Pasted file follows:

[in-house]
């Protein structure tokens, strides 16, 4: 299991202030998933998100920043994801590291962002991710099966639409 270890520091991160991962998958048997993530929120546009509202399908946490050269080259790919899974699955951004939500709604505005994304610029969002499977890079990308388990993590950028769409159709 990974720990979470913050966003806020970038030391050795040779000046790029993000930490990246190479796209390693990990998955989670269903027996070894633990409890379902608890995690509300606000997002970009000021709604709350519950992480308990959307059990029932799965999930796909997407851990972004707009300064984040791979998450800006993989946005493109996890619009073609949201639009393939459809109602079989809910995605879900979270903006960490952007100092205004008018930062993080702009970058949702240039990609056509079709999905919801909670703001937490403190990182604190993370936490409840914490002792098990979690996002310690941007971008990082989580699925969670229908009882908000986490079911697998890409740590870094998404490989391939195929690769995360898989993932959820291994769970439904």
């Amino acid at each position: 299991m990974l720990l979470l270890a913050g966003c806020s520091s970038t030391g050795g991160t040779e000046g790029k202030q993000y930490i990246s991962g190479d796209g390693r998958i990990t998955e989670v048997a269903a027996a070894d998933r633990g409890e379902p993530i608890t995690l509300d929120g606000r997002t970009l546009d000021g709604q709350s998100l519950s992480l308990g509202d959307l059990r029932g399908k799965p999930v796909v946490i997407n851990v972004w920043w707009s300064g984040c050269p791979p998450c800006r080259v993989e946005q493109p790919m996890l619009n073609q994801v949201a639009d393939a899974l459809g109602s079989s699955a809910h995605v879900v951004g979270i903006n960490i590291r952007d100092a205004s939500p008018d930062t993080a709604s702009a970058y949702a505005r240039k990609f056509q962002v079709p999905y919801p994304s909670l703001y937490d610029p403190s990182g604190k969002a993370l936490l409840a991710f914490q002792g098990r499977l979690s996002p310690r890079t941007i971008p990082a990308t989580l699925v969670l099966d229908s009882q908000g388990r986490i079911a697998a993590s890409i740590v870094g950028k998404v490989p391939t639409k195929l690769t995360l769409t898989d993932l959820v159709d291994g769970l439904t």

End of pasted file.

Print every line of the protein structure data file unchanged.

[in-house]
């Protein structure tokens, strides 16, 4: 299991202030998933998100920043994801590291962002991710099966639409 270890520091991160991962998958048997993530929120546009509202399908946490050269080259790919899974699955951004939500709604505005994304610029969002499977890079990308388990993590950028769409159709 990974720990979470913050966003806020970038030391050795040779000046790029993000930490990246190479796209390693990990998955989670269903027996070894633990409890379902608890995690509300606000997002970009000021709604709350519950992480308990959307059990029932799965999930796909997407851990972004707009300064984040791979998450800006993989946005493109996890619009073609949201639009393939459809109602079989809910995605879900979270903006960490952007100092205004008018930062993080702009970058949702240039990609056509079709999905919801909670703001937490403190990182604190993370936490409840914490002792098990979690996002310690941007971008990082989580699925969670229908009882908000986490079911697998890409740590870094998404490989391939195929690769995360898989993932959820291994769970439904």
């Amino acid at each position: 299991m990974l720990l979470l270890a913050g966003c806020s520091s970038t030391g050795g991160t040779e000046g790029k202030q993000y930490i990246s991962g190479d796209g390693r998958i990990t998955e989670v048997a269903a027996a070894d998933r633990g409890e379902p993530i608890t995690l509300d929120g606000r997002t970009l546009d000021g709604q709350s998100l519950s992480l308990g509202d959307l059990r029932g399908k799965p999930v796909v946490i997407n851990v972004w920043w707009s300064g984040c050269p791979p998450c800006r080259v993989e946005q493109p790919m996890l619009n073609q994801v949201a639009d393939a899974l459809g109602s079989s699955a809910h995605v879900v951004g979270i903006n960490i590291r952007d100092a205004s939500p008018d930062t993080a709604s702009a970058y949702a505005r240039k990609f056509q962002v079709p999905y919801p994304s909670l703001y937490d610029p403190s990182g604190k969002a993370l936490l409840a991710f914490q002792g098990r499977l979690s996002p310690r890079t941007i971008p990082a990308t989580l699925v969670l099966d229908s009882q908000g388990r986490i079911a697998a993590s890409i740590v870094g950028k998404v490989p391939t639409k195929l690769t995360l769409t898989d993932l959820v159709d291994g769970l439904t």